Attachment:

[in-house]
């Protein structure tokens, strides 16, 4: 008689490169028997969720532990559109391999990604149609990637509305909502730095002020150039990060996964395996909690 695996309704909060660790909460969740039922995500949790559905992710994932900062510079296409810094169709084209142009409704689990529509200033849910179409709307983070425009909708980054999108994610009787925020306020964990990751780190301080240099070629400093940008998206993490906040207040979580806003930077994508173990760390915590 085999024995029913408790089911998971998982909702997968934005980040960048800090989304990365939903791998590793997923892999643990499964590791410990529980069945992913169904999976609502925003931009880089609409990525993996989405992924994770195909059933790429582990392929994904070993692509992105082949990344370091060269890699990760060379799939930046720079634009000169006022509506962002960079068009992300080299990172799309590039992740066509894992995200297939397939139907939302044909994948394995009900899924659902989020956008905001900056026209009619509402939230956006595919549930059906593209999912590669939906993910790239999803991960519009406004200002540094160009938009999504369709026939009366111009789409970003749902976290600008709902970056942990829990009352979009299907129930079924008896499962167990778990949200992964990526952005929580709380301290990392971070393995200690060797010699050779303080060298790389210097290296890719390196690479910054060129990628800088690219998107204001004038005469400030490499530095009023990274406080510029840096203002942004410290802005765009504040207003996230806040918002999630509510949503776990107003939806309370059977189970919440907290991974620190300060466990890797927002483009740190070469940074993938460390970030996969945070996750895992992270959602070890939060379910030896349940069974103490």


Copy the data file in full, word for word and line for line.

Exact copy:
[in-house]
């Protein structure tokens, strides 16, 4: 008689490169028997969720532990559109391999990604149609990637509305909502730095002020150039990060996964395996909690 695996309704909060660790909460969740039922995500949790559905992710994932900062510079296409810094169709084209142009409704689990529509200033849910179409709307983070425009909708980054999108994610009787925020306020964990990751780190301080240099070629400093940008998206993490906040207040979580806003930077994508173990760390915590 085999024995029913408790089911998971998982909702997968934005980040960048800090989304990365939903791998590793997923892999643990499964590791410990529980069945992913169904999976609502925003931009880089609409990525993996989405992924994770195909059933790429582990392929994904070993692509992105082949990344370091060269890699990760060379799939930046720079634009000169006022509506962002960079068009992300080299990172799309590039992740066509894992995200297939397939139907939302044909994948394995009900899924659902989020956008905001900056026209009619509402939230956006595919549930059906593209999912590669939906993910790239999803991960519009406004200002540094160009938009999504369709026939009366111009789409970003749902976290600008709902970056942990829990009352979009299907129930079924008896499962167990778990949200992964990526952005929580709380301290990392971070393995200690060797010699050779303080060298790389210097290296890719390196690479910054060129990628800088690219998107204001004038005469400030490499530095009023990274406080510029840096203002942004410290802005765009504040207003996230806040918002999630509510949503776990107003939806309370059977189970919440907290991974620190300060466990890797927002483009740190070469940074993938460390970030996969945070996750895992992270959602070890939060379910030896349940069974103490």